MD: Be useful. People are hired to solve a specific business problem. And don’t get too distracted by internal politics; you have to drive your own career. I definitely learned a huge amount as a staff manager for 15-plus years. People (and their lives) can be complicated and may not act as you expect, and therefore you need to keep an open mind. Also, sharing your industry knowledge and helping others will only build your team up. Holding onto your knowledge may work in the short term but it does not build trust or relationships. Accept new assignments and ask for help, if needed. Work can be very stressful, but don’t forget to be human in all of your engagements, including those towards yourself.
RGN: When did you first get involved in coaching people to get past their own challenges and find new directions? Are your clients mainly those in the disability community, or do you offer your services more broadly to anyone who needs them?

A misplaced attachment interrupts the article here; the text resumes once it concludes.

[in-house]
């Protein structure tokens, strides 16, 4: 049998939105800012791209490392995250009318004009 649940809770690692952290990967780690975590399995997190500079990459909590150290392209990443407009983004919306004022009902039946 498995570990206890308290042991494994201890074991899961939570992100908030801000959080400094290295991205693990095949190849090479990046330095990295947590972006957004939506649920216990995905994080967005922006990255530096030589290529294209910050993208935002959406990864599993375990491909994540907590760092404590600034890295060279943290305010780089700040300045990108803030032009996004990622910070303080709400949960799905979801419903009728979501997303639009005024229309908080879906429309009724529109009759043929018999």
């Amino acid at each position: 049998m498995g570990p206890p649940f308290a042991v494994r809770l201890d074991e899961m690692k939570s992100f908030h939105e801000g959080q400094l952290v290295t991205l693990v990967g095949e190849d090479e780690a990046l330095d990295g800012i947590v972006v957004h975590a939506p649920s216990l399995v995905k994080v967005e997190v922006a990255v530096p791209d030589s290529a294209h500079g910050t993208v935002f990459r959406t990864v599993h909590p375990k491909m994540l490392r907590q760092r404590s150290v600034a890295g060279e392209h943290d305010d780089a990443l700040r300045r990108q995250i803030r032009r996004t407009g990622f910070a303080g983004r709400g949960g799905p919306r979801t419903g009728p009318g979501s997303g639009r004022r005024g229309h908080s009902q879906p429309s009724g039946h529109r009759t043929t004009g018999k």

MD: I have always adored working with people (and technology) and after I received treatment for depression several years ago I decided to become a listening volunteer for a UK charity called Samaritans, for people who are going through very difficult times. This involves supporting people mostly over the phone, which is a skill useful in everyday life, and was hugely helpful for my customer support and staff management roles [in the past]. People frequently confide in me or ask for advice, and I have volunteered for years. It became apparent to me I needed to do this as a new career, and although my coaching is open to all, I regularly hear from people with a disability and often career women. I’m currently undergoing my coaching training towards formal accreditation [in the Alchemy of Coaching program], to ensure I provide the best possible service. This training is a combination of learning evidence-based tools and techniques, and learning about your own wisdom and presence in coaching. This level of mastery allows coaches to create the best possible environment for our clients, to help identify the issues to be discussed and promote self learning. It is an amazing course run by two absolute legends and it’s a privilege to be a coach.